Is the word ulv a synonym for värg?
or does it apply to a different kind of animal?
Not quite- 'were' comes from the Old English 'wer', meaning 'male human'. 'Wearg' and 'wearh' both mean 'wolf'.
'Were' is pronounced something like Modern English 'wear a', whereas the other two are closer to 'warch'. (the 'ch' is pronounced like a German 'ch') and Swedish 'varg' (with a 'w' instead of a 'v').
Just adding for fun that the word värld/"world" is actually a cognate as well - it's comprised of verr and old, meaning "man" and "age"/"growing"/"happening", respectively. The world ålder comes from the latter part, so essentially, a world is a human epoch.
And an older Swedish word for brother-in-law was värbror. :)
I was studying both Old English and Old Norse before I picked up Swedish last year.
You'll find that the further back you go, the closer all of the Germanic languages become. For a long time, Old English and Old Norse were mutually intelligible with a little work.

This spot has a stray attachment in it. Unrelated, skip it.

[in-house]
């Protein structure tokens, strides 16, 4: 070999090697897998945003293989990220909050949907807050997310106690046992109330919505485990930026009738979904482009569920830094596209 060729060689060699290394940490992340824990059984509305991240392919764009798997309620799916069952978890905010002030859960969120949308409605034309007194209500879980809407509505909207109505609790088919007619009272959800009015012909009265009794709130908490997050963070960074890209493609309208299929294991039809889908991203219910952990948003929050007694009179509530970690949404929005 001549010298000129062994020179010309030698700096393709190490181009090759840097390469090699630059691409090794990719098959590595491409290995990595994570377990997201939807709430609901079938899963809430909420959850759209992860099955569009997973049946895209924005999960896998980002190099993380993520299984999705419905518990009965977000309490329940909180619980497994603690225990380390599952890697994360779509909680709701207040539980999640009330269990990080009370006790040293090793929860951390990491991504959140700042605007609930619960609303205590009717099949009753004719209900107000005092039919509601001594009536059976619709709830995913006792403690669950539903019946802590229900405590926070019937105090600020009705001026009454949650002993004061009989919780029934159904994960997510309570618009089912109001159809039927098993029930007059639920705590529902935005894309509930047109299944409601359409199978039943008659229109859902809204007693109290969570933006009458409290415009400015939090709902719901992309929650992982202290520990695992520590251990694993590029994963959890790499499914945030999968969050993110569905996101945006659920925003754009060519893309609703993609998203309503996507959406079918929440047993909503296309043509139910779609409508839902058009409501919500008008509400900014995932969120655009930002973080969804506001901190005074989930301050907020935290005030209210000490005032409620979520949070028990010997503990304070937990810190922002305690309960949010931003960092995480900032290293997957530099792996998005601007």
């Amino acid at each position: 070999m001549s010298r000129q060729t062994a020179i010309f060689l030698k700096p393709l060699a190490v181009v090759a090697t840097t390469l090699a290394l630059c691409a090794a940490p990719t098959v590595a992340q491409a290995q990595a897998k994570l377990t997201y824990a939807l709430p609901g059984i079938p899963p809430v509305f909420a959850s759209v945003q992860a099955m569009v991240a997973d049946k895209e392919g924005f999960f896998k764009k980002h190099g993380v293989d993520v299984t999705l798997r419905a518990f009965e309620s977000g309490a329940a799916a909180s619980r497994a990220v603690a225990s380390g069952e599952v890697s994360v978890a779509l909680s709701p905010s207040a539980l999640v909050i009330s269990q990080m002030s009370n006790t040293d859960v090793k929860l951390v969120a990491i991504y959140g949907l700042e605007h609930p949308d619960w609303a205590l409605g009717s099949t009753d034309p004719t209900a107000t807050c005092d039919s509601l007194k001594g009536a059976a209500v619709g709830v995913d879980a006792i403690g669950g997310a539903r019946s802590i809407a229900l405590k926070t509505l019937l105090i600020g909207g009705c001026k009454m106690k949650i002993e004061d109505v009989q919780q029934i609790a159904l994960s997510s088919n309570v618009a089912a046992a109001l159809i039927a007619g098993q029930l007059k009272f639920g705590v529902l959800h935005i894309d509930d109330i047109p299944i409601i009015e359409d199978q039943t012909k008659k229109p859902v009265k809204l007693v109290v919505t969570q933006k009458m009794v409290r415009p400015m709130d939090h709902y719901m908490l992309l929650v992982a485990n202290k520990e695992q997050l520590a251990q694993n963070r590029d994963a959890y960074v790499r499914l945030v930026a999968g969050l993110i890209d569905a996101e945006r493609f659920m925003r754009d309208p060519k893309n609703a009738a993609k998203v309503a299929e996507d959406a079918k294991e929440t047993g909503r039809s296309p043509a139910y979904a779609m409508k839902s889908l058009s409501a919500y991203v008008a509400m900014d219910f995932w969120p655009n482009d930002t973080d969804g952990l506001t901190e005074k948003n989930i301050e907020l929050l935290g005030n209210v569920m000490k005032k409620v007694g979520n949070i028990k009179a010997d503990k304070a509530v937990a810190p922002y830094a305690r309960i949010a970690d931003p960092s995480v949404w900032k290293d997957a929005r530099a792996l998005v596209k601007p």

As I can't sleep I will elaborate a little. 'Ulv' is the original word. People started using 'varg' instead because they were afraid to say 'ulv' out loud. 'Varg' was originally a word for the lowliest kind of murderer. One who kills people in the dark or by strangling, poisoning or other "dishonest" methods. This was 1000 years ago or so. Today 'varg' only means 'wolf'.
Still sometimes used, in the saying En ulv i fårakläder - A wolf in sheep's clothing, as the "wolf" part in werewolf - varulv and in the first name Ulf, so even if we'd pretty much never refer to an actual wolf as ulv, it doesn't hurt knowing it. Norwegians and Danes still use "ulv" as the common name for wolf as well.